and I offered a glass of wine, and the company
of my merry, slightly crazy friends… enough
said.” Desert Storm smiles, for the artist in

LXII.

in her knows that the road is steep and rocky:
‘Let peewit call and curlew cry where they
will, I long for your merry and tender and
pitiful words, For the roads are unending
and there is no place to my mind.’

LXIII.

Monkey ju-dances with Gawain; he wishes
to be dead, and he whispers in his enemy’s
ear: “I have roamed from cloud to cloud…”

El Greco: “… I am an immigrant. I have
died so many times, in Candia, in Venetia,
in Roma, in Toledo. I wasted my money
on orchestras and on clay, but the blood

LXIV.

and sorrow of the womb, I have captured
with my art.” And Cecco, outside, riddle-
swindling Monkey… “the sands of my life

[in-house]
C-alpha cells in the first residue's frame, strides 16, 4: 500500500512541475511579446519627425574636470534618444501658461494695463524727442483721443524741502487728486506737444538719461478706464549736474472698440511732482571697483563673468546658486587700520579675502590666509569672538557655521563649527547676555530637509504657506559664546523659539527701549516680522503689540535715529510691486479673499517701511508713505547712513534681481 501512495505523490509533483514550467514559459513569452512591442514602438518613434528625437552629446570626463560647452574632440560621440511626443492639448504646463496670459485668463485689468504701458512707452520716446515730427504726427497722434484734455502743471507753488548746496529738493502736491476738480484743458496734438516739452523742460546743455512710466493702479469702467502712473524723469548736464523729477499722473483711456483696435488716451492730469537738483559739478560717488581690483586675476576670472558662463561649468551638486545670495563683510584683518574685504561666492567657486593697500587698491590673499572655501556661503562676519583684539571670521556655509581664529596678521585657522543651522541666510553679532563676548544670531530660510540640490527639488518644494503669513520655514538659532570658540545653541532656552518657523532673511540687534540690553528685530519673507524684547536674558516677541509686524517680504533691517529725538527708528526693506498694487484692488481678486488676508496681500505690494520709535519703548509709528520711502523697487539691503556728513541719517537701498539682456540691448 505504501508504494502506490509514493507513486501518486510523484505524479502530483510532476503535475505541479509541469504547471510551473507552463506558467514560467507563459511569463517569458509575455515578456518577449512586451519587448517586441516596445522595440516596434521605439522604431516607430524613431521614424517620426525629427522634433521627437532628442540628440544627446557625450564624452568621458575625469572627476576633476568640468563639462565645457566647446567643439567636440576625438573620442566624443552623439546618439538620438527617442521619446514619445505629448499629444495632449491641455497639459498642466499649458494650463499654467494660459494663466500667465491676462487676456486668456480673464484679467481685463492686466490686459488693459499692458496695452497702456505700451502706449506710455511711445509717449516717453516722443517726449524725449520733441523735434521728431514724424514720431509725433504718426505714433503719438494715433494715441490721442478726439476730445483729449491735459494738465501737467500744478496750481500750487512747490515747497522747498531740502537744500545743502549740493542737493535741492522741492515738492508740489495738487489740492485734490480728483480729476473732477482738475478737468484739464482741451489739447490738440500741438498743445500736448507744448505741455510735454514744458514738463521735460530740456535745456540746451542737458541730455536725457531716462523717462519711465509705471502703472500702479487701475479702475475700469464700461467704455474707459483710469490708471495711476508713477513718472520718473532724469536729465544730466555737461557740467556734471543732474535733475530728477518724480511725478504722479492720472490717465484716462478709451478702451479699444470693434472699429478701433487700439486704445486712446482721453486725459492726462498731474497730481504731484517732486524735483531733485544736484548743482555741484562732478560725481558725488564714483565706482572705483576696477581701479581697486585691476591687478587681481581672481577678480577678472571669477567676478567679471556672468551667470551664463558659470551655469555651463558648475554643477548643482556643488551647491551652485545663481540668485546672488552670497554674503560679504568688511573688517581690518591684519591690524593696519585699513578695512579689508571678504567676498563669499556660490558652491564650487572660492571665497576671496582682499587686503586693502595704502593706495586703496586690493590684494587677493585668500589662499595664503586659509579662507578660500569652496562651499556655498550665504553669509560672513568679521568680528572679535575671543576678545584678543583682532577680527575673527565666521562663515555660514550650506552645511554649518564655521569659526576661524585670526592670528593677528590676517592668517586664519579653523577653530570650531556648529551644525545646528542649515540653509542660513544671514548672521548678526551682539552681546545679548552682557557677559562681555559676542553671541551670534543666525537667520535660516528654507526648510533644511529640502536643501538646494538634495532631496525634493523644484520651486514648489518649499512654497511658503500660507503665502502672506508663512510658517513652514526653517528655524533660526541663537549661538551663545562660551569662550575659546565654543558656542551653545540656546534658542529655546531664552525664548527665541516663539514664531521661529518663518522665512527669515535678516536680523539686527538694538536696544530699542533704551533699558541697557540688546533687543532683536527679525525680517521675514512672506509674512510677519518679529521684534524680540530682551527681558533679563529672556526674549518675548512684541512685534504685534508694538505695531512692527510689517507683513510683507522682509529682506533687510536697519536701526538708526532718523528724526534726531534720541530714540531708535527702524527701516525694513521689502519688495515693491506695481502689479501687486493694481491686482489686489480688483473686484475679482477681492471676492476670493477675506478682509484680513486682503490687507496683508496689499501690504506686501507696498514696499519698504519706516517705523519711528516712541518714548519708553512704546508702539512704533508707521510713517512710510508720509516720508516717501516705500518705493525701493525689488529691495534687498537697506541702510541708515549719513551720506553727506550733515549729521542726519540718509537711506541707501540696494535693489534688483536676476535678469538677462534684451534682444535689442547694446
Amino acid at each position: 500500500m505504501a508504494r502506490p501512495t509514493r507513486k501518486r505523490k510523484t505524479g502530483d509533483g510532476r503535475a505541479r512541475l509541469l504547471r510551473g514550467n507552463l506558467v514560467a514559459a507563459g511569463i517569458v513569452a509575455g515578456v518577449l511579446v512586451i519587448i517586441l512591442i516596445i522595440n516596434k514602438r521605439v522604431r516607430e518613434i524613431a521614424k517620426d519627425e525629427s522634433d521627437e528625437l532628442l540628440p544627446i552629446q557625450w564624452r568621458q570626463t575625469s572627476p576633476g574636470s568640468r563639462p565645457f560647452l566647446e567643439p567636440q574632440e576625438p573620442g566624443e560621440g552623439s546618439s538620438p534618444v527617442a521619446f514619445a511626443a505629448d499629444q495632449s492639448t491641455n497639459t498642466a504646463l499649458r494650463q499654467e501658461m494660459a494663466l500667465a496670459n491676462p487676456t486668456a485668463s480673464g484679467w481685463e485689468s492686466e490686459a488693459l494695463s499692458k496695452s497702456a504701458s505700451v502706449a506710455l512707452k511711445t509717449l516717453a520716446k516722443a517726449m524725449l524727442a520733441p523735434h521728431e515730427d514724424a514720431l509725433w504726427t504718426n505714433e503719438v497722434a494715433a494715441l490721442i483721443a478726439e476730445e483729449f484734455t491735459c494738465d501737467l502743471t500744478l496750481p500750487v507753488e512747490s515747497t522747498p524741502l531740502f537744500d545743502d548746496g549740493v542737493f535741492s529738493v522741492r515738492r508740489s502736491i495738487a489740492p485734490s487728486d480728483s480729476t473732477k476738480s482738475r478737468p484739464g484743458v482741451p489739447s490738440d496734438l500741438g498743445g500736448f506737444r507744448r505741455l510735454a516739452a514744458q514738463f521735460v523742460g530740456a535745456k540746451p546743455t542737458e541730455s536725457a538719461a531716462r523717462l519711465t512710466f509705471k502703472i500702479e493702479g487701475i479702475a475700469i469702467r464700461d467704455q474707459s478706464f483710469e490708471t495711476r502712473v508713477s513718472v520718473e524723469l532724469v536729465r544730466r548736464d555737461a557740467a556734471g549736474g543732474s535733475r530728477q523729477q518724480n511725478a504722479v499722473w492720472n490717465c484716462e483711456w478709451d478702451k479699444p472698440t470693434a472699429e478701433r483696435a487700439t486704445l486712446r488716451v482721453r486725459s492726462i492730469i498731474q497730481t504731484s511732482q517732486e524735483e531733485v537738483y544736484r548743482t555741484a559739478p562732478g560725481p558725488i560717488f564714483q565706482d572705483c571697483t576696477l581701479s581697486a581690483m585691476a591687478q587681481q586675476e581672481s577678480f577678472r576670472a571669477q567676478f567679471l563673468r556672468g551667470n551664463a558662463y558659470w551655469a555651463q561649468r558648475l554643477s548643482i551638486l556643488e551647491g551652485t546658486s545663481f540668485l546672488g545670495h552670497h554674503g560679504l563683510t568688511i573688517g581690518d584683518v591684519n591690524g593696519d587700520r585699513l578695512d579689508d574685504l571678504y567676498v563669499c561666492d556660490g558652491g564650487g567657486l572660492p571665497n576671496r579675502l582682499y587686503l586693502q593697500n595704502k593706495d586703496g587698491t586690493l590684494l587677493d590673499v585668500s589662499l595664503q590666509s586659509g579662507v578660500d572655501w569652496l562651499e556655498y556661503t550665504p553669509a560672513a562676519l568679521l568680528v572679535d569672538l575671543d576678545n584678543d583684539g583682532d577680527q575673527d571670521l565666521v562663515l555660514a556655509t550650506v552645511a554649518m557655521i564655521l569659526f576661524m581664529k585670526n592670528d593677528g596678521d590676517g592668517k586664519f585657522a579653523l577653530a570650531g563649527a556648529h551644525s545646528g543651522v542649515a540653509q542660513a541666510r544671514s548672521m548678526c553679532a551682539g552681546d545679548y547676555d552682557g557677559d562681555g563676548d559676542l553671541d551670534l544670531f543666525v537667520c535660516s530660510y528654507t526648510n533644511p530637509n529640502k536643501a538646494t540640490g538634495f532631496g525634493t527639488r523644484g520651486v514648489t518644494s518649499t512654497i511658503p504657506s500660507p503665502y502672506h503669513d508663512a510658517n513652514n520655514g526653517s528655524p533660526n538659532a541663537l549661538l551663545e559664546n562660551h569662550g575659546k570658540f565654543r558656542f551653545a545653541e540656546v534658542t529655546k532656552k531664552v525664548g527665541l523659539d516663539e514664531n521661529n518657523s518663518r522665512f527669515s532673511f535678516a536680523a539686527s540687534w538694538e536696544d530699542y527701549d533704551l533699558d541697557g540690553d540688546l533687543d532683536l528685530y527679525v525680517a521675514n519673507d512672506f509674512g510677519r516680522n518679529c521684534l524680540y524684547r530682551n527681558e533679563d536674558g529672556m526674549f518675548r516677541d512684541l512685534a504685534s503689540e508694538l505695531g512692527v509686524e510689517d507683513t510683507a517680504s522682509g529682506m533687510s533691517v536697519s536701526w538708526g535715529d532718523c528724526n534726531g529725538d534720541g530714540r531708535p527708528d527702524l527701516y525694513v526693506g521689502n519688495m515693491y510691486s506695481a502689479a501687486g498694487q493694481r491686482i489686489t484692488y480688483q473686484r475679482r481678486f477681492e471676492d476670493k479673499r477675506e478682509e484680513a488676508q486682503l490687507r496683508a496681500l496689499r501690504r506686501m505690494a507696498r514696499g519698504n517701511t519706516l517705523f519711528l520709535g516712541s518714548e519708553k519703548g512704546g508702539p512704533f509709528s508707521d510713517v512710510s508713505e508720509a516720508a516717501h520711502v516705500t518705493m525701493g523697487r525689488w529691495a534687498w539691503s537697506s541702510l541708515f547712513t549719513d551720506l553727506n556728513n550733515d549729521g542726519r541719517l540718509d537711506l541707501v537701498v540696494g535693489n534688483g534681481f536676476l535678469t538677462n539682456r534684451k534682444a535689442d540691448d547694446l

do pass”… El Greco continues: “Rome
was more disappointing than Venice.
Second-rate mannerists! In Spain I have

LXV.

found the Absolute. And twenty-four
rooms. I was on the verge of a great
revolution, and a canyon. The Tagus
bubbled up nicely, like a mission.

I would create anything, new and
forever parasitic. The souls of countless
unbelieving visitors would have to
pay. My paintings are forever feeding

LXVI.

off the life-energy of unbelievers, that
is my curse on the shallow humanity.
I might have died in 1614, but the odds
and ends of my digestion are still being

processed, and they shall creep towards
you, dearReader.”

LXVII.

“Why am I not born like a Gentileman,
and why am I now so speak-able about
my eatables.”

In this endswell of chaperone five, book
the second, “Man is temporarily wrapped
in obscenity, looking through these accidents
with the faroscope of television (this nightlife
instrument… … … … )